DWI and Visa Revocation
Posted by Scott Gorman - November 15, 2017

Becoming a United States resident—let alone citizen—is a tough road, and for many people who want to remain in the U.S. for work, school, or to start a new life, a visa is one of the documents that allows that extended stay. But even those who have permission to be in the United States may find that their visas are threatened if they are convicted of committing certain crimes, including drunk or drugged driving.

Even without the threat of visa revocation, a DWI for any U.S. citizen is challenging enough. Defendants must defend themselves against the accusation that they drove a motor vehicle while in an intoxicated state. Various forms of evidence are typically used to assess sobriety (or lack thereof)—observations made by the arresting officer, chemical evidence relating to analyses of the motorist’s breath, blood, or urine samples, and any other evidence such as open bottles of alcohol, drugs in the vehicle, and so forth.

In building a defense for a client charged with drunk driving, a Hackensack DWI attorney must be ready to fight back against any paperwork and testimony the prosecution brings forth at the trial, and must be prepared to utilize expert witnesses, testimony, and oral argument.

Defendants on a Visa

For defendants living in the U.S. on a non-immigrant visa, the United States Department of State has made recent changes that add a whole new level of concern for those who have been charged with drunk or drugged driving. If the Department of State is made aware that a visa holder has been arrested for, or convicted of, a DWI, or any related offense, it can revoke the valid visa, citing potentially health-related reasons for ineligibility.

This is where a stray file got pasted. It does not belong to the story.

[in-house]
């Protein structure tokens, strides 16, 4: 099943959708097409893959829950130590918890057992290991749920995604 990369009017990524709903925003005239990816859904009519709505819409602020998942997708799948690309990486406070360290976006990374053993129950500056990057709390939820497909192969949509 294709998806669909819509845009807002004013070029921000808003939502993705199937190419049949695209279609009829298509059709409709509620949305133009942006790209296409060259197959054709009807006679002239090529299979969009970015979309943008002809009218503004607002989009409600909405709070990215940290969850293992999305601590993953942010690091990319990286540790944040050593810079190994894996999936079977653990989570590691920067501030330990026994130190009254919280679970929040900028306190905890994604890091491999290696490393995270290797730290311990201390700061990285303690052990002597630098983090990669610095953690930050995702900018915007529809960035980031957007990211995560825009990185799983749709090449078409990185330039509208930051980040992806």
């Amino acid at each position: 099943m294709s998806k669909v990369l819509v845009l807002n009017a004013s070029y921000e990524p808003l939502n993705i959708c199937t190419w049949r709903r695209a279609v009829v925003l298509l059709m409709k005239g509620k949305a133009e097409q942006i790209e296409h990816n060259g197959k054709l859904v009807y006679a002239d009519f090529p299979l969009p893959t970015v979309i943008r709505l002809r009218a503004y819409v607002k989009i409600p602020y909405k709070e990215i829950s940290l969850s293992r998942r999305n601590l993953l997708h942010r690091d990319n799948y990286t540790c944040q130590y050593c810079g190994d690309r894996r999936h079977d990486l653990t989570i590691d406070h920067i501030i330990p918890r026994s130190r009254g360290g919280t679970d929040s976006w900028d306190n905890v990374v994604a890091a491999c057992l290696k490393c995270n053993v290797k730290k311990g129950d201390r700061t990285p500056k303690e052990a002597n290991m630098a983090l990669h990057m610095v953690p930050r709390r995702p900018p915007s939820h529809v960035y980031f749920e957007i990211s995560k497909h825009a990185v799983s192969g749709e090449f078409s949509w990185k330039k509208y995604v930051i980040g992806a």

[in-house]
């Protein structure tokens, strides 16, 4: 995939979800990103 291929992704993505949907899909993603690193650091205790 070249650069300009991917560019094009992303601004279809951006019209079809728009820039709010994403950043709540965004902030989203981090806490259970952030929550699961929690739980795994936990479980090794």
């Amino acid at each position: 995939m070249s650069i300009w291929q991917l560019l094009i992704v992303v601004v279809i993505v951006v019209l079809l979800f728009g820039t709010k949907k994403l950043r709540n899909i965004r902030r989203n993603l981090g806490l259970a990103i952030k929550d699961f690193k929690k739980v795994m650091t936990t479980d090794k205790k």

This stipulation does not limit the defendant to a recent offense—the Department can revoke a visa based on arrests or convictions that occurred up to five years ago. The Department’s decision to revoke a person’s visa after an incident can be made if it believes that the visa holder should be removed from the country for any reasons related to physical or mental health, and drunk driving can be referenced as one such reason. An arrest alone is enough to warrant a visa revocation; the defendant does not need to be convicted of the crime.

Call Your Lawyer

Once a visa has been revoked, a person may be barred from ever entering the country again, so the stakes are even higher for visa holders who are facing DUI charges. If you are in the United States on a non-immigrant visa, and you have been charged with drunk driving, you need the help of an experienced Essex County DWI attorney to ensure that your right to remain in the country is protected. Scott Gorman and the team at The Gorman Law Firm can help you protect your visa, your right to drive, and your right to continue living in the U.S. For more information on visa revocation laws and New Jersey’s drunk driving crimes, contact Scott today.

Published in Categories: DUI / DWI